The highest form of social life was considered by Epicurus to be friendship–a view which is characteristic of a system based on the theory of atoms and regarding the individual as the atom of society. Such a system naturally attributes more value to a connection with others freely entered upon and based on individual character and individual inclination, than to a connection in which man finds himself placed without any choice,as a member of a society founded on nature or history. The basis, however, on which the Epicurean friendship rests is superficial. Friendship is cultivated, regard being had mainly to its advantages, and in some degree to the natural effects of common enjoyments; but it is also treated in such a way, that its scientific imperfection has no influence on its moral importance. Only one portion of the School, and that not the most consistent, maintained that friendship was pursued in the first instance for the sake of its own use and pleasure, but that it subsequently became an unselfish love. Moreover, the assumption that among the wise there exists a tacit agreement requiring them to love one another as much as they love themselves, is clearly only a lame shift. Still, the Epicureans were of opinion that a grounding of friendship on motives of utility was not at variance with holding it in the highest esteem. In short, friendly connection with others affords a pleasant feeling of security, entailing the most enjoyable consequences; and since this connection can only exist when friends love one another as themselves,it follows that self-love and the love of a friend must be equally strong.

Even this inference sounds forced, and does not fully state the grounds on which Epicurus’ view of the value of friendship reposes. That view, in fact, was anterior to all the forced arguments urged in its support. What Epicurus requires is primarily enjoyment. The first conditions of such enjoyment, however, are inward repose of mind, and the removal of fear of disturbances. But Epicurus was far too effeminate and dependent on externals to trust his own powers for satisfying these conditions. He needed the support of others, not only to obtain their help in necessity and trouble, and to console himself for the uncertainty of the future, but still more to make sure of his principles by having the approval of others, thus obtaining an inward satisfaction which he could not otherwise have had. Thus, the approval of friends is to him the pledge of the truth of his convictions.In connection with these his mind first attains to a strength by means of which it is able to rise above the changing circumstances of life. General ideas are for him too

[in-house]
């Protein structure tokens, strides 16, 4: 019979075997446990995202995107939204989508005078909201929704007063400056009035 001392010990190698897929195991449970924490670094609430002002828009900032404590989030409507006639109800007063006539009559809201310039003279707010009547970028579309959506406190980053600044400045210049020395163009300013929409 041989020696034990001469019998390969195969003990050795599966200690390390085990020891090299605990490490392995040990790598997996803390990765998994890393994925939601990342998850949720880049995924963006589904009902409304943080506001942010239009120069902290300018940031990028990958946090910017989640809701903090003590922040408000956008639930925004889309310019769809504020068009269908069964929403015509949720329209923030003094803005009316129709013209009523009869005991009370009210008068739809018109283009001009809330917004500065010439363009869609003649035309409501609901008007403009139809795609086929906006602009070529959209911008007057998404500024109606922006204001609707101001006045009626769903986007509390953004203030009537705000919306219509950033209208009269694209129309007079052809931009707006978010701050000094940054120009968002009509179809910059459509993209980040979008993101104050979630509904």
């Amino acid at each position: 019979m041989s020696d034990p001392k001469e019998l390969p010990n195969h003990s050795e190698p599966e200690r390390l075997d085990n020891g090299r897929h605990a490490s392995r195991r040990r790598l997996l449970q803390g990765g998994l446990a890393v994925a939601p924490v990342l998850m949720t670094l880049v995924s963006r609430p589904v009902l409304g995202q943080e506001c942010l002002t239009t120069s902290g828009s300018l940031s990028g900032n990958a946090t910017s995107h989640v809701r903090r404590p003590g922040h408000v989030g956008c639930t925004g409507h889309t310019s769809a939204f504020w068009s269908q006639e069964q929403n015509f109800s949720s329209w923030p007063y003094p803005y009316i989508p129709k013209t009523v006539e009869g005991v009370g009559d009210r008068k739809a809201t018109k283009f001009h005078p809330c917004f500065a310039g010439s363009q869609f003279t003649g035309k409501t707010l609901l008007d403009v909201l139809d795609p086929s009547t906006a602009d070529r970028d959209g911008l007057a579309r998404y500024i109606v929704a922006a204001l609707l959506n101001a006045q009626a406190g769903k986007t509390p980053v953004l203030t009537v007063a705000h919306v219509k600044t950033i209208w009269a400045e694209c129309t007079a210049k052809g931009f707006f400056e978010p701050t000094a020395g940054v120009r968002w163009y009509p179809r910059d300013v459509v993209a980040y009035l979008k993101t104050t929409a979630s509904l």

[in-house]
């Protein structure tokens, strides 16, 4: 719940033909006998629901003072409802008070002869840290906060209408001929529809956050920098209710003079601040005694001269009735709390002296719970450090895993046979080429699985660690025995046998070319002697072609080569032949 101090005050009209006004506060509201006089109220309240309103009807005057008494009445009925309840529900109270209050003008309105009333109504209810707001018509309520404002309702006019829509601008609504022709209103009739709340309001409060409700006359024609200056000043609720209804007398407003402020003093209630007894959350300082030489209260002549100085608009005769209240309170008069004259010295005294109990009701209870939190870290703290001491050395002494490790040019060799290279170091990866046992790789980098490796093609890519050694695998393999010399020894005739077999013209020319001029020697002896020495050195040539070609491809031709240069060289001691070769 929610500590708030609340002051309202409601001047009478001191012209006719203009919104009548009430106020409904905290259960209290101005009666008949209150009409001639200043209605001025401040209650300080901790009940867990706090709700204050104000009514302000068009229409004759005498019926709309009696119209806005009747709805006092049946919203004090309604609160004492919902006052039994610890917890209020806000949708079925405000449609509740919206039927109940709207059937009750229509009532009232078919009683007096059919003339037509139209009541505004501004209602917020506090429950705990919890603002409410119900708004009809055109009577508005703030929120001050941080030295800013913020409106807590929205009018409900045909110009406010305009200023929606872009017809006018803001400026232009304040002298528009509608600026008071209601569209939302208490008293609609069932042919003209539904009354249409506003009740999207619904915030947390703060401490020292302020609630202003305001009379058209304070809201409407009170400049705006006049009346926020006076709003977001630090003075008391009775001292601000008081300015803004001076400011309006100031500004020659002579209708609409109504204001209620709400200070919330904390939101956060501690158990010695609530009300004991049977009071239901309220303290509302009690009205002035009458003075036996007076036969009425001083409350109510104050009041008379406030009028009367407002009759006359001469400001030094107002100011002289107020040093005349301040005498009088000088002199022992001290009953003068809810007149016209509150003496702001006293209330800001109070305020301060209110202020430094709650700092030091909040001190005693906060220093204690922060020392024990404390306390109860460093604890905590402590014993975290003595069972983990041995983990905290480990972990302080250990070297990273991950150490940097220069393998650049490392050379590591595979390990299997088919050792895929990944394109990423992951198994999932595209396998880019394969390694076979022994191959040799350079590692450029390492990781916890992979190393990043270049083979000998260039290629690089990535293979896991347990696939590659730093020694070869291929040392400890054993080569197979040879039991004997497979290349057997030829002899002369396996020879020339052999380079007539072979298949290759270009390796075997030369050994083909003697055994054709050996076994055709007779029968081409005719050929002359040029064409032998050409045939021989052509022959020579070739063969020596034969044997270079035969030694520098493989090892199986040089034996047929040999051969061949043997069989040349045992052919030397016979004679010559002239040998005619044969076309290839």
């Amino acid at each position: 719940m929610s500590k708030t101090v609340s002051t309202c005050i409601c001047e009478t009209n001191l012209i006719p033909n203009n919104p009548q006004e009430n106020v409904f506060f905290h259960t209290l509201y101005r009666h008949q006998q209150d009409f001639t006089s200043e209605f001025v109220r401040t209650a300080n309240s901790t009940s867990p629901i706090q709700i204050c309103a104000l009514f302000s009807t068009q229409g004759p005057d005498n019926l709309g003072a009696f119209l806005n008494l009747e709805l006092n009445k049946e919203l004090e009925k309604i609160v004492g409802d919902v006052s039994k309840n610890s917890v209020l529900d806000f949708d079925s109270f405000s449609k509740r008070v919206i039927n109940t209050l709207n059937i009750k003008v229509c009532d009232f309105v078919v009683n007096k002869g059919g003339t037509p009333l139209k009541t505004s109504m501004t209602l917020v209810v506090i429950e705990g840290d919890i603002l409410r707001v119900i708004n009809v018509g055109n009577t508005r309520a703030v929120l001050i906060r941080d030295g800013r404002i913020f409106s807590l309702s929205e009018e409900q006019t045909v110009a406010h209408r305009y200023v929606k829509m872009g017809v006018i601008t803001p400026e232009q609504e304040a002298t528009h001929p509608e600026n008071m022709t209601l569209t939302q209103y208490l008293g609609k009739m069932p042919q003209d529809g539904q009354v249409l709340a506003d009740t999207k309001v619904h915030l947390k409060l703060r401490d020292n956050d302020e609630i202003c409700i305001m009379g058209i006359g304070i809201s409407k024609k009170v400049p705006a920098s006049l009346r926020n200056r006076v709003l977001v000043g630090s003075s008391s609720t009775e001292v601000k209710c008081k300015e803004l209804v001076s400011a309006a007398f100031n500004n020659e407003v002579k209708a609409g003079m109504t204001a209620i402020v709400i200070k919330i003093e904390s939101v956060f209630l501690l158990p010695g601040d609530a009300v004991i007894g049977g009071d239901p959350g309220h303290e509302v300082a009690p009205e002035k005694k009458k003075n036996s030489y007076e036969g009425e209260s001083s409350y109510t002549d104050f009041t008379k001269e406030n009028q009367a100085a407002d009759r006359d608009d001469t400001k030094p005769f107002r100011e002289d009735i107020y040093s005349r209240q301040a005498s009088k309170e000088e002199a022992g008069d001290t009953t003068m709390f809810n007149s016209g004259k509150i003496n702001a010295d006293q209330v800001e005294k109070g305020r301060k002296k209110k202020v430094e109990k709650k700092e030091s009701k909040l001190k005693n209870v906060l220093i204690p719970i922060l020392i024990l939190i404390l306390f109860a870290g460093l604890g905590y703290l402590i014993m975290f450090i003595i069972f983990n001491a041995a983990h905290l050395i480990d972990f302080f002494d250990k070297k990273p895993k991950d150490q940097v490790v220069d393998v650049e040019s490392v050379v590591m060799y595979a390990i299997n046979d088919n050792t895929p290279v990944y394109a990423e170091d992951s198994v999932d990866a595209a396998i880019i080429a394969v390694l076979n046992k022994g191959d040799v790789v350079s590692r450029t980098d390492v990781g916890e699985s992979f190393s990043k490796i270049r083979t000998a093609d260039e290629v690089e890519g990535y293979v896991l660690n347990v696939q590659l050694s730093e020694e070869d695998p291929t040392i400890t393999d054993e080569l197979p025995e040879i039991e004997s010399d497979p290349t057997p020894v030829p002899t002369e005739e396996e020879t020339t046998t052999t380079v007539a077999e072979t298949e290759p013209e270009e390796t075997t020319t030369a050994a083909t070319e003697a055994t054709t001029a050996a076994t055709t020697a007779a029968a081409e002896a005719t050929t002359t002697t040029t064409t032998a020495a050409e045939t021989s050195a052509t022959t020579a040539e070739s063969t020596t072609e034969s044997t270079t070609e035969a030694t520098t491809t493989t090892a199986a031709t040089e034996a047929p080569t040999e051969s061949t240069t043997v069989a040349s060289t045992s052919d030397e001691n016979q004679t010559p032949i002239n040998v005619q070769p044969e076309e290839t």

abstract, too unreal. Considering individual beings as alone real, and perceptions as absolutely true, still he cannot feel quite sure of his ground, unless he finds others go with him. The enjoyment which he seeks is the enjoyment of his own cultivated personality; and in all cases where others are necessary for this enjoyment, particular value is attached to the personal relations of society, and to friendship.

Hence Epicurus expresses himself on the value and necessity of friendship in a manner quite out of proportion to the grounds on which he based it. Friendship is unconditionally the highest of earthly goods.It is far more important in whose company we eat and drink, than what we eat and drink. In case of emergency the wise man will not shrink from suffering the greatest pains, even death, for his friend.

It is well known that the conduct of Epicurus and his followers was in harmony with these professions. The Epicurean friendship is hardly less celebrated than the Pythagorean. There may be an insipid sweetness and a weak habit of mutual admiration prominent in the relations of Epicurus and his friends, but of the sincerity of their feelings there can be no doubt. One single expression, that referring to the property of friends,is enough to prove what a high view Epicurus held of friendship; and there is evidence to show that he aimed at a higher improvement of his associates.

In other respects Epicurus bore the reputation of being a kind, benevolent, and genial companion. His teaching, likewise, bears the same impress. It meets the inexorable sternness of the Stoics by insisting on compassion and forgiveness, and supersedes its own egotism by the maxim that it is more blessed to give than to receive. The number of such maxims on record is, no doubt, limited; nevertheless, the whole tone of the Epicurean School is a pledge of the humane and generous character of its morals. To this trait the Epicurean School owes its greatest importance in history. By its theory of utility it undoubtedly did much harm, being to some extent the precursor of the moral decline of the classic nations, and contributing also to bring about that result. Still, by drawing man away from the outer world within himself, by teaching him to look for happiness in that beautiful type–a cultivated mind content with itself–it contributed quite as much as Stoicism to the development and the extension of a more independent and more universal morality.